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Spring Garden Maintenance

If your moving houseplants outdoors, keep them out of full-sun until they are fully acclimated. Some houseplants cannot tolerate full sun at all.

Fast Facts

  • Cover plants at night if frost returns.

  • Have soil tested before your lawn greens up. We offer free soil testing.

  • In May, begin fertilizing patio plants which overwintered indoors. A once a month application with your favorite houseplant plant fertilizer will work. Make last application in August.

  • In June, begin to fertilize houseplants now that they are actively growing again.

Gardening Tips by Month


  • Cautiously loosen winter mulches from perennials.

  • Clean up beds by removing all weeds and dead foliage.

  • Follow last soil test results for the type of fertilizer to use. If the soil was not tested, apply one pound of 10-10-10 fertilizer per 100 square feet of area. Two cups of fertilizer equal one pound.

  • Clean up last season’s growth of old plantings of perennials like peony, hollyhock and phlox.

  • If botrytis plagues your peony, begin spraying as soon as the foliage begins to emerge with a recommended fungicide containing chlorothalonil. Follow label recommendations for rate and frequency of application.

  • Dig, divide and share crowded fall-blooming perennials. Included are Shasta daisy, black-eyed susans, mums, day lilies, asters, garden phlox, and hostas.

  • Fertilize bulbs with a "bulb booster" formulation broadcast over the planting beds. If you did not have this site tested, apply 1 pound of 10-10-10 fertilizer per 100 square feet of area. Two cups of fertilizer equal one pound. Hose off any granules that stick to the foliage.


  • Fertilize established roses once new growth is 2 inches long. Use a balanced formulation. Begin spraying to control black spot disease.

  • Deadhead or remove spent flowers from spring-blooming bulbs. Dig and divide spring bulbs which had smaller or fewer blooms. Wait until the foliage starts to yellow or freely pulls loose when slightly tugged. Replant right away or let the bulbs dry and plant in the fall.

  • If spring flowering bulbs are in a marginal-to-poor soil and they did not bloom well, they may benefit from an application of fertilizer. Fertilize spring blooming bulbs just after blooming. Use a
    complete fertilizer such as 5-10-10 at a rate of 2 lbs. per 100 sq. ft.
  • Stake perennials, clematis and other vines that fall over from their weight later in spring or summer. This allows plenty of time for new growth to hide support structures.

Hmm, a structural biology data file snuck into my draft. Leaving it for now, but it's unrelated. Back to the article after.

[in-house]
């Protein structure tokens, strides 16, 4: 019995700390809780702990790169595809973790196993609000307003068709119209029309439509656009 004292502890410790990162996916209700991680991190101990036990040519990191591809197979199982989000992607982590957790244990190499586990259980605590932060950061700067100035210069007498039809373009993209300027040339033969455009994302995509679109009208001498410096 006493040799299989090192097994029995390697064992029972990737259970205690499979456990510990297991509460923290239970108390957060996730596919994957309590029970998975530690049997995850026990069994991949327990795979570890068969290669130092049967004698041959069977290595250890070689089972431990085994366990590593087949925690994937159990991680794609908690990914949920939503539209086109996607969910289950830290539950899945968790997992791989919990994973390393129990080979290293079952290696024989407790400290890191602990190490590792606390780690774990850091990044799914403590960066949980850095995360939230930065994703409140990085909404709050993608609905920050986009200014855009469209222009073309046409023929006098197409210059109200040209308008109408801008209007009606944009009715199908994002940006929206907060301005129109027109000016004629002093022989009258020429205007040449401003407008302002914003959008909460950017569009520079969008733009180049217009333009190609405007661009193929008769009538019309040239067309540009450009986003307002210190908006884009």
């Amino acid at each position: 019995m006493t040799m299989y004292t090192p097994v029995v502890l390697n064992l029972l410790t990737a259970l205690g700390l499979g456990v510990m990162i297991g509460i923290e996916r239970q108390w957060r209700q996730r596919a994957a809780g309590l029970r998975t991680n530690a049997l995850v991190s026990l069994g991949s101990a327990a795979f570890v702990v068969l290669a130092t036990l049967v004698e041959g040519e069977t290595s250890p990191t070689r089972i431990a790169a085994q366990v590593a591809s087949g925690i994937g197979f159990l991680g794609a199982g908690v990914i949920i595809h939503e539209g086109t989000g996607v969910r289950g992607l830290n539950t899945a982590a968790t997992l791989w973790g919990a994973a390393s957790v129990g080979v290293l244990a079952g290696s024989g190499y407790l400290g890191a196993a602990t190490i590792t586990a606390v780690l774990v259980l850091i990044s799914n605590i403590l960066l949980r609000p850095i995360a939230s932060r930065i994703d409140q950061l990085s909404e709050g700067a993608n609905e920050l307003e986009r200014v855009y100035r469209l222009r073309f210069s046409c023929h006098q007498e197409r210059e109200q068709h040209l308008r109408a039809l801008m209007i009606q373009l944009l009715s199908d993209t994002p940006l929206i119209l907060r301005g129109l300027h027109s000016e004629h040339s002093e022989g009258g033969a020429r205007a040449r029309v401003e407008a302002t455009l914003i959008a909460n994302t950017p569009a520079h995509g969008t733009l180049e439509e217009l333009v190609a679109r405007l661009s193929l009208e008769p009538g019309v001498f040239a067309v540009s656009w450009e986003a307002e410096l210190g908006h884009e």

• Prepare annual planting beds. Additives like well-rotted manure, processed manure, peat moss or compost are good for building compost humus in the soil.


Plant “natural nectar feeders” to provide more nectar for hummingbirds: cardinal flower, cross vine, morning glory, bee balm, canna and four o’clock.
  • Apply at least 2 to 3 inches of organic mulch to keep soils moist and cool. Do not pile the mulch directly around the base of perennials or against the bark of trees or shrubs.

  • Fertilize summer flowering shrubs/plants like crape myrtle and rose-of-Sharon.

  • Do not forget to side-dress or fertilize your vegetables six to eight weeks after germination.

  • Remove spring bulb foliage as it turns yellow to brown. Dig and divide over crowded bulb plantings; plant immediately or store them until this fall.

  • Try "deer-resistant" annuals such as ageratum, snapdragon, wax begonia, cleome, dahlia, foxglove, blanket flower, and lobelia. Resistant perennials include yarrow, anemone, columbine, goat’s beard, astilbe, Shasta daisy, coreopsis, bleeding heart, and coneflower.
  • Begin pinching the old tall chrysanthemum varieties and continue through early July.

  • Stake tall-growing perennials such as foxglove and true lilies to prevent them from falling.

  • If peonies fail to flower, it could be they are planted too deep. Plant no more than 2 inches deep and they should receive at least 6 hours of sunlight daily.

  • As the days get hotter and pansies show stress, remove and replace with summer annuals.


Rhizomatous begonias are not just for shade. Many varieties, especially those with bronze foliage, do well in full sun if given plenty of water and a well-drained site.
  • Water plants in the morning to conserve water and reduce evaporation.

  • Infrequent, deep-watering is better than frequent, shallow-watering, since deep-watering promotes deep root growth. For best results, deep-water trees and shrubs once or twice a week and flowers two to three times a

  • Most plants need one inch of rainfall per week. Pay attention to how much falls from the sky and water accordingly. If you have an automatic irrigation system, consider installing a rain sensor that adjusts for rainfall.

  • Renovate strawberry beds after harvest. Mow the rows; thin out excess plants; remove weeds; fertilize and apply a mulch for weed control.

  • Apply a balanced rose fertilizer after the first show of blooms is past

Water Garden

It's normal for water gardens to get a slight greening in the spring. Aquatic plants are slow on waking up so you may get some excess nutrient build up which results in greening. With a balanced ecosystem, you can expect this greening to last up to two weeks.


  • Clean ornamental pond or water feature and remove winter debris.

  • Cutback and remove all dead plant debris from potted aquatic plants.

  • Begin feeding fish slowly but by end of month they will be able to take daily feedings.


Additional Resources